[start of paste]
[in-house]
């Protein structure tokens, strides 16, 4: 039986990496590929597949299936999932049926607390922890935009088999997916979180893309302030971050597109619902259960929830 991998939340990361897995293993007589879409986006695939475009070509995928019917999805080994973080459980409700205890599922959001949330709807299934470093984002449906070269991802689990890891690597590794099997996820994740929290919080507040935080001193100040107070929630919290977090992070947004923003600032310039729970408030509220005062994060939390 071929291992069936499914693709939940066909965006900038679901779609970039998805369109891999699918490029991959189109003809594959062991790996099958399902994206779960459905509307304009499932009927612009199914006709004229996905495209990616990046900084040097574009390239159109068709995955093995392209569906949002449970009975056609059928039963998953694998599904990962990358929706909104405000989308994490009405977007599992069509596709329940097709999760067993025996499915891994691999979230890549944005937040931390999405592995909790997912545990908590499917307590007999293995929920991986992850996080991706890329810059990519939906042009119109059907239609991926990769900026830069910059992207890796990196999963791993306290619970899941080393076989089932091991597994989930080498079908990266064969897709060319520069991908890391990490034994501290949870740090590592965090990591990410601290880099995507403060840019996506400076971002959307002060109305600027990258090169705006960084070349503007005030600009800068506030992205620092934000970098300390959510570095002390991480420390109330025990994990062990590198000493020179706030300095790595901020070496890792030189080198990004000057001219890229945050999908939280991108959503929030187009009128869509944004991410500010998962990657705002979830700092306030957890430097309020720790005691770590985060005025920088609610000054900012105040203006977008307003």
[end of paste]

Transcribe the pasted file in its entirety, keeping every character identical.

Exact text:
[in-house]
């Protein structure tokens, strides 16, 4: 039986990496590929597949299936999932049926607390922890935009088999997916979180893309302030971050597109619902259960929830 991998939340990361897995293993007589879409986006695939475009070509995928019917999805080994973080459980409700205890599922959001949330709807299934470093984002449906070269991802689990890891690597590794099997996820994740929290919080507040935080001193100040107070929630919290977090992070947004923003600032310039729970408030509220005062994060939390 071929291992069936499914693709939940066909965006900038679901779609970039998805369109891999699918490029991959189109003809594959062991790996099958399902994206779960459905509307304009499932009927612009199914006709004229996905495209990616990046900084040097574009390239159109068709995955093995392209569906949002449970009975056609059928039963998953694998599904990962990358929706909104405000989308994490009405977007599992069509596709329940097709999760067993025996499915891994691999979230890549944005937040931390999405592995909790997912545990908590499917307590007999293995929920991986992850996080991706890329810059990519939906042009119109059907239609991926990769900026830069910059992207890796990196999963791993306290619970899941080393076989089932091991597994989930080498079908990266064969897709060319520069991908890391990490034994501290949870740090590592965090990591990410601290880099995507403060840019996506400076971002959307002060109305600027990258090169705006960084070349503007005030600009800068506030992205620092934000970098300390959510570095002390991480420390109330025990994990062990590198000493020179706030300095790595901020070496890792030189080198990004000057001219890229945050999908939280991108959503929030187009009128869509944004991410500010998962990657705002979830700092306030957890430097309020720790005691770590985060005025920088609610000054900012105040203006977008307003």